Social media, most notable LinkedIn, Facebook, Twitter and blogs such as Career Rocketeer, have changed the way people around the globe communicate with each other, develop networks, and educate themselves about the nuances of resume writing, career planning and conducting a job search; and today social media is the premier tool for finding a job and changing careers.
Twitter is unique among social media since it allows users to report on what is going on in their life and find out what’s happening in selected circles they follow in real time. What makes Twitter special is it has totally changed our mindset to where we are now accustomed to communicate information in 140 characters or less and with abbreviations and symbols such as RT and # among others that convey instructions, directions and a call to action to the reader.
Over the past few years job seekers have been using Twitter to a greater extent to promote their availability and distribute their resume to a wider audience, while more and more recruiters and employers are beginning to use Twitter to source talent.
For me the jury is out on how effective a tool Twitter is in a job search, and which sector of job seekers it will benefit the most. Still since there is a potential upside and limited downside to incorporating this approach into your search action plan tweeting your resume is an option worth trying if you are unemployed or don’t care if your employer may find out you’re in the market for a new job.
So here are some tips to help your get your resume seen by the right people.
Linking to Your Resume
As we all know Twitter-communication is done in 140 characters or less so it is impossible to post an entire resume on Twitter.
What you will post is a link to your resume that people can access; you can post it on your website if your have one, use Google docs or other file sharing you are comfortable with, and a very popular option is using TweetMyJobs.com. I do suggest active job seekers make the time to become familiar with this site.
Once you’ve determined where your resume will reside online the next step is linking it to your Twitter message. This can be tricky if the URL has an inordinate number of characters. If that is the case shorten the URL by using TinyURL or Bit.ly or another URL shortening and bookmarking tools. This allows you to conserve your allowable 140 characters and add more information in your tweet that allows you to be found.
Short, Sweet & To The Point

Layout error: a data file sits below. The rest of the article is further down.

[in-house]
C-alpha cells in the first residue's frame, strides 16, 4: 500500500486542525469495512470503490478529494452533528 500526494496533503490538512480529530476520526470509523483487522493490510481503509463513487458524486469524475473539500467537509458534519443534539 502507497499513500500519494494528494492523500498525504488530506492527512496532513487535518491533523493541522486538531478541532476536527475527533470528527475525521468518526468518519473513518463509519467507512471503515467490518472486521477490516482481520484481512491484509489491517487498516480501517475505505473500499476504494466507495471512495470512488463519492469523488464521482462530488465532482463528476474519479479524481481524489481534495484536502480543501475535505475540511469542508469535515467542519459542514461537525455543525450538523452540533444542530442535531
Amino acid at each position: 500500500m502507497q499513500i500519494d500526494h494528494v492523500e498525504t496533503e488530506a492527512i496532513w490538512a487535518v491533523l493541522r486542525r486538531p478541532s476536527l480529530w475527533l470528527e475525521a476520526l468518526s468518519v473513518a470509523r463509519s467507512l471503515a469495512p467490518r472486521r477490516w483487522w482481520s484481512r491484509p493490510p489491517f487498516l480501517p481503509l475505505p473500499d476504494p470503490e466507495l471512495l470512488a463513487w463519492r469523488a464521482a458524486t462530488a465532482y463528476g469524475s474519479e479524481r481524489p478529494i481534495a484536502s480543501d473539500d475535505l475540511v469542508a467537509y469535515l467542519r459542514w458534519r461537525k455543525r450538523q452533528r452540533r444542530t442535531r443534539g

Once you set in motion a URL where people can click and view your resume you need to promote it.
Since you have a maximum of 140 characters to use you need to become familiar with hashtag along with Twitter/Texting shorthand. This will help your resume get found by employers, recruiters and the people you want to network who are on Twitter and looking for someone just like you.
The reason to use a hashtag is it allows your resume to be found through site searches by people you are most interested to be found by. To create a hashtag you place a pound sign # before a word i.e. #jobseeker or #C++ PA seeking job.
To learn more about hashtag and what are the best ways to create them can visit HashTags.org.
Another helpful tip is to begin the message you’re tweeting with the letters RT thus telling readers who see this message that you would like them to retweet your message to gain additional and broader exposure.
Example: RT #Perry Newman seeks Tech Writer job in SoCal http://tinyurl.com/perrynewmanresume @TweetMyResume #resume #techwriterjobs. Using a TinyURL, with spaces this entire message is using on 122 of the allotted 140 characters you have available for a tweet.
In English this hashtag means Perry Newman is seeking a tech writer job and if you are interested in viewing his resume it can be found on TweetMyResume.com under this link. The other hashtag we used are to get the attention of people conducting a general search for resumes using #resume and a focused search for tech writers using #techwriterjobs.
As I said I am not sure how much results you will get with this broadcast method, but if you are an active and unemployed job seeker I see no reason why not to test the waters and see what results come from this fishing expedition.
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